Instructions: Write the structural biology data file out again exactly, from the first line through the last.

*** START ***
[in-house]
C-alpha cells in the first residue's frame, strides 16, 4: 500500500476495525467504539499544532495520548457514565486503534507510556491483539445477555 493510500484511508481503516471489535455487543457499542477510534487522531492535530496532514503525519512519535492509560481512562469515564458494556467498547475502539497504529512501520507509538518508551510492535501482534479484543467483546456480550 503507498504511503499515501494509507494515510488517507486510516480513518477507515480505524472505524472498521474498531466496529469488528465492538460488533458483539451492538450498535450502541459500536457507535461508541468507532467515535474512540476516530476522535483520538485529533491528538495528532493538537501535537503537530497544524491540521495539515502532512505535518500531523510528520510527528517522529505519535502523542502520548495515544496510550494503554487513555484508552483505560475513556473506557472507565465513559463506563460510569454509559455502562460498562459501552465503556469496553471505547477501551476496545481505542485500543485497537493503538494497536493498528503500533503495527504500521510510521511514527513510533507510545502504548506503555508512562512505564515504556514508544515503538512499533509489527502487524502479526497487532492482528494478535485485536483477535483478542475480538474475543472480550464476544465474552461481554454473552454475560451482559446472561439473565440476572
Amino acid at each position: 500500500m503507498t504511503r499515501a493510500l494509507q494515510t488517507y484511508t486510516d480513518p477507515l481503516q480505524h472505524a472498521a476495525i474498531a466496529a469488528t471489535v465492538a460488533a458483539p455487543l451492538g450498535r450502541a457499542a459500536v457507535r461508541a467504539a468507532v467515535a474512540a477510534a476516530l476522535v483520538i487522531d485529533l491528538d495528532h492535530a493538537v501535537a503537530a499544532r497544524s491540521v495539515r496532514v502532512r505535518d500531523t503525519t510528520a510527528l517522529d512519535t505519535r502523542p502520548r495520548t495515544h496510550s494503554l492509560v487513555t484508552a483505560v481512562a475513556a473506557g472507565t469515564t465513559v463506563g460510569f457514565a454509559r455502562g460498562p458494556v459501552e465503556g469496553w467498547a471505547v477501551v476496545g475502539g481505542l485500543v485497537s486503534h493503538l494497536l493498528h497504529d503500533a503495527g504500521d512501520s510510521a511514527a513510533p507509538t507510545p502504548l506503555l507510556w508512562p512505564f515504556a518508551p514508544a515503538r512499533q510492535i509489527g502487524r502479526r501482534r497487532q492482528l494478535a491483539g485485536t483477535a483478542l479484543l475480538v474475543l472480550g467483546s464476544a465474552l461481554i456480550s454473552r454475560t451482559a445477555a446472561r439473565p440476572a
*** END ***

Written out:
[in-house]
C-alpha cells in the first residue's frame, strides 16, 4: 500500500476495525467504539499544532495520548457514565486503534507510556491483539445477555 493510500484511508481503516471489535455487543457499542477510534487522531492535530496532514503525519512519535492509560481512562469515564458494556467498547475502539497504529512501520507509538518508551510492535501482534479484543467483546456480550 503507498504511503499515501494509507494515510488517507486510516480513518477507515480505524472505524472498521474498531466496529469488528465492538460488533458483539451492538450498535450502541459500536457507535461508541468507532467515535474512540476516530476522535483520538485529533491528538495528532493538537501535537503537530497544524491540521495539515502532512505535518500531523510528520510527528517522529505519535502523542502520548495515544496510550494503554487513555484508552483505560475513556473506557472507565465513559463506563460510569454509559455502562460498562459501552465503556469496553471505547477501551476496545481505542485500543485497537493503538494497536493498528503500533503495527504500521510510521511514527513510533507510545502504548506503555508512562512505564515504556514508544515503538512499533509489527502487524502479526497487532492482528494478535485485536483477535483478542475480538474475543472480550464476544465474552461481554454473552454475560451482559446472561439473565440476572
Amino acid at each position: 500500500m503507498t504511503r499515501a493510500l494509507q494515510t488517507y484511508t486510516d480513518p477507515l481503516q480505524h472505524a472498521a476495525i474498531a466496529a469488528t471489535v465492538a460488533a458483539p455487543l451492538g450498535r450502541a457499542a459500536v457507535r461508541a467504539a468507532v467515535a474512540a477510534a476516530l476522535v483520538i487522531d485529533l491528538d495528532h492535530a493538537v501535537a503537530a499544532r497544524s491540521v495539515r496532514v502532512r505535518d500531523t503525519t510528520a510527528l517522529d512519535t505519535r502523542p502520548r495520548t495515544h496510550s494503554l492509560v487513555t484508552a483505560v481512562a475513556a473506557g472507565t469515564t465513559v463506563g460510569f457514565a454509559r455502562g460498562p458494556v459501552e465503556g469496553w467498547a471505547v477501551v476496545g475502539g481505542l485500543v485497537s486503534h493503538l494497536l493498528h497504529d503500533a503495527g504500521d512501520s510510521a511514527a513510533p507509538t507510545p502504548l506503555l507510556w508512562p512505564f515504556a518508551p514508544a515503538r512499533q510492535i509489527g502487524r502479526r501482534r497487532q492482528l494478535a491483539g485485536t483477535a483478542l479484543l475480538v474475543l472480550g467483546s464476544a465474552l461481554i456480550s454473552r454475560t451482559a445477555a446472561r439473565p440476572a